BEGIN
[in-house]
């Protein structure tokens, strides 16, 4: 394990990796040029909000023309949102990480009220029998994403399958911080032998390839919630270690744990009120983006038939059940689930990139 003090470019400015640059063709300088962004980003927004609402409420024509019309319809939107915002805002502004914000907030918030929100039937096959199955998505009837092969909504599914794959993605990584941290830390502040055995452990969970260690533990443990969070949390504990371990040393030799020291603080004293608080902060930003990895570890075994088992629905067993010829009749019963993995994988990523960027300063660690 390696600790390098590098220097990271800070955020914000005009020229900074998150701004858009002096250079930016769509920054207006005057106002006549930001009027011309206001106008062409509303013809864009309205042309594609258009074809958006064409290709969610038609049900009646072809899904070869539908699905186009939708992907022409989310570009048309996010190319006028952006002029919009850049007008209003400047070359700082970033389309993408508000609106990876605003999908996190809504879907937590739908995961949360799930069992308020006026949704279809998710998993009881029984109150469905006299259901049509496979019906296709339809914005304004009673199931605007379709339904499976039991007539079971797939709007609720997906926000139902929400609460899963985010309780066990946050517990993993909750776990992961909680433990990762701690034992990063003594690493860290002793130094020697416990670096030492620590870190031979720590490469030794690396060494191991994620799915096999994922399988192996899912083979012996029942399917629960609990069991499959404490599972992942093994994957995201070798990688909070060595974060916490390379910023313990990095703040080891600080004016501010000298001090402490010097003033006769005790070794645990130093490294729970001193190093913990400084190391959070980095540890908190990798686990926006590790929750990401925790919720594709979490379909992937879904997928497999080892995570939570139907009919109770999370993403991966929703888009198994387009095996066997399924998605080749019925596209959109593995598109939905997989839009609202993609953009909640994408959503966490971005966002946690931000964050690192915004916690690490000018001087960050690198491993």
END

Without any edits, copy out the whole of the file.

[in-house]
């Protein structure tokens, strides 16, 4: 394990990796040029909000023309949102990480009220029998994403399958911080032998390839919630270690744990009120983006038939059940689930990139 003090470019400015640059063709300088962004980003927004609402409420024509019309319809939107915002805002502004914000907030918030929100039937096959199955998505009837092969909504599914794959993605990584941290830390502040055995452990969970260690533990443990969070949390504990371990040393030799020291603080004293608080902060930003990895570890075994088992629905067993010829009749019963993995994988990523960027300063660690 390696600790390098590098220097990271800070955020914000005009020229900074998150701004858009002096250079930016769509920054207006005057106002006549930001009027011309206001106008062409509303013809864009309205042309594609258009074809958006064409290709969610038609049900009646072809899904070869539908699905186009939708992907022409989310570009048309996010190319006028952006002029919009850049007008209003400047070359700082970033389309993408508000609106990876605003999908996190809504879907937590739908995961949360799930069992308020006026949704279809998710998993009881029984109150469905006299259901049509496979019906296709339809914005304004009673199931605007379709339904499976039991007539079971797939709007609720997906926000139902929400609460899963985010309780066990946050517990993993909750776990992961909680433990990762701690034992990063003594690493860290002793130094020697416990670096030492620590870190031979720590490469030794690396060494191991994620799915096999994922399988192996899912083979012996029942399917629960609990069991499959404490599972992942093994994957995201070798990688909070060595974060916490390379910023313990990095703040080891600080004016501010000298001090402490010097003033006769005790070794645990130093490294729970001193190093913990400084190391959070980095540890908190990798686990926006590790929750990401925790919720594709979490379909992937879904997928497999080892995570939570139907009919109770999370993403991966929703888009198994387009095996066997399924998605080749019925596209959109593995598109939905997989839009609202993609953009909640994408959503966490971005966002946690931000964050690192915004916690690490000018001087960050690198491993």